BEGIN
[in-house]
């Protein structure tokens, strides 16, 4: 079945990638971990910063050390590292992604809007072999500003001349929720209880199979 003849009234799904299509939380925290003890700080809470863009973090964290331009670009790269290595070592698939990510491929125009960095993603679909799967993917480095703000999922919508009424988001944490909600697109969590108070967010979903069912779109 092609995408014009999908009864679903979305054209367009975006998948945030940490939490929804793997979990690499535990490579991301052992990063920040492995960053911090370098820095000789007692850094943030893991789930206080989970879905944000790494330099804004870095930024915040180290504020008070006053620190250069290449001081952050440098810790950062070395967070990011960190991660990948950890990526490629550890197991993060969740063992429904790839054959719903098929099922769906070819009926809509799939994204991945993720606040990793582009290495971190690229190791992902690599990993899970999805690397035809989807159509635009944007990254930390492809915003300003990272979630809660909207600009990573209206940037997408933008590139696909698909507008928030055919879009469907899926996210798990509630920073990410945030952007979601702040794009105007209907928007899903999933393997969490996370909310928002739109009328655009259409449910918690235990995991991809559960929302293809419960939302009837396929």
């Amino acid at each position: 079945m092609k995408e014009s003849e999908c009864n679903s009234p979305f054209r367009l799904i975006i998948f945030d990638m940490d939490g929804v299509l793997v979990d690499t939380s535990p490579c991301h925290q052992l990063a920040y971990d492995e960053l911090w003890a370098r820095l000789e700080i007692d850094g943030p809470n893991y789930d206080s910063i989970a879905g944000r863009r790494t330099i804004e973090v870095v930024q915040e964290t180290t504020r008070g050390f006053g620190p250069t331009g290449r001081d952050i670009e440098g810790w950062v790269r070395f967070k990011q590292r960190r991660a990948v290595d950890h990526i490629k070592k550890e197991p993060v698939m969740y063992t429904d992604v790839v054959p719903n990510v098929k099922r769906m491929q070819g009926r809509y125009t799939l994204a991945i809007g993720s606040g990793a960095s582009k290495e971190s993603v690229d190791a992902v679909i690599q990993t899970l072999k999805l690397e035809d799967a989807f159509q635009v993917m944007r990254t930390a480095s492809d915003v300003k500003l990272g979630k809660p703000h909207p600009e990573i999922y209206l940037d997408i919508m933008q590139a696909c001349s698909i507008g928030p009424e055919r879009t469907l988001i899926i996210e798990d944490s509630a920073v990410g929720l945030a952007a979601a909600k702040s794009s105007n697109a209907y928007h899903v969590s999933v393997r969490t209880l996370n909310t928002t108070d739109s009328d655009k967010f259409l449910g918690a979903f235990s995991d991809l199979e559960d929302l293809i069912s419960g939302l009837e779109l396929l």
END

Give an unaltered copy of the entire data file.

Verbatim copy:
[in-house]
């Protein structure tokens, strides 16, 4: 079945990638971990910063050390590292992604809007072999500003001349929720209880199979 003849009234799904299509939380925290003890700080809470863009973090964290331009670009790269290595070592698939990510491929125009960095993603679909799967993917480095703000999922919508009424988001944490909600697109969590108070967010979903069912779109 092609995408014009999908009864679903979305054209367009975006998948945030940490939490929804793997979990690499535990490579991301052992990063920040492995960053911090370098820095000789007692850094943030893991789930206080989970879905944000790494330099804004870095930024915040180290504020008070006053620190250069290449001081952050440098810790950062070395967070990011960190991660990948950890990526490629550890197991993060969740063992429904790839054959719903098929099922769906070819009926809509799939994204991945993720606040990793582009290495971190690229190791992902690599990993899970999805690397035809989807159509635009944007990254930390492809915003300003990272979630809660909207600009990573209206940037997408933008590139696909698909507008928030055919879009469907899926996210798990509630920073990410945030952007979601702040794009105007209907928007899903999933393997969490996370909310928002739109009328655009259409449910918690235990995991991809559960929302293809419960939302009837396929």
């Amino acid at each position: 079945m092609k995408e014009s003849e999908c009864n679903s009234p979305f054209r367009l799904i975006i998948f945030d990638m940490d939490g929804v299509l793997v979990d690499t939380s535990p490579c991301h925290q052992l990063a920040y971990d492995e960053l911090w003890a370098r820095l000789e700080i007692d850094g943030p809470n893991y789930d206080s910063i989970a879905g944000r863009r790494t330099i804004e973090v870095v930024q915040e964290t180290t504020r008070g050390f006053g620190p250069t331009g290449r001081d952050i670009e440098g810790w950062v790269r070395f967070k990011q590292r960190r991660a990948v290595d950890h990526i490629k070592k550890e197991p993060v698939m969740y063992t429904d992604v790839v054959p719903n990510v098929k099922r769906m491929q070819g009926r809509y125009t799939l994204a991945i809007g993720s606040g990793a960095s582009k290495e971190s993603v690229d190791a992902v679909i690599q990993t899970l072999k999805l690397e035809d799967a989807f159509q635009v993917m944007r990254t930390a480095s492809d915003v300003k500003l990272g979630k809660p703000h909207p600009e990573i999922y209206l940037d997408i919508m933008q590139a696909c001349s698909i507008g928030p009424e055919r879009t469907l988001i899926i996210e798990d944490s509630a920073v990410g929720l945030a952007a979601a909600k702040s794009s105007n697109a209907y928007h899903v969590s999933v393997r969490t209880l996370n909310t928002t108070d739109s009328d655009k967010f259409l449910g918690a979903f235990s995991d991809l199979e559960d929302l293809i069912s419960g939302l009837e779109l396929l």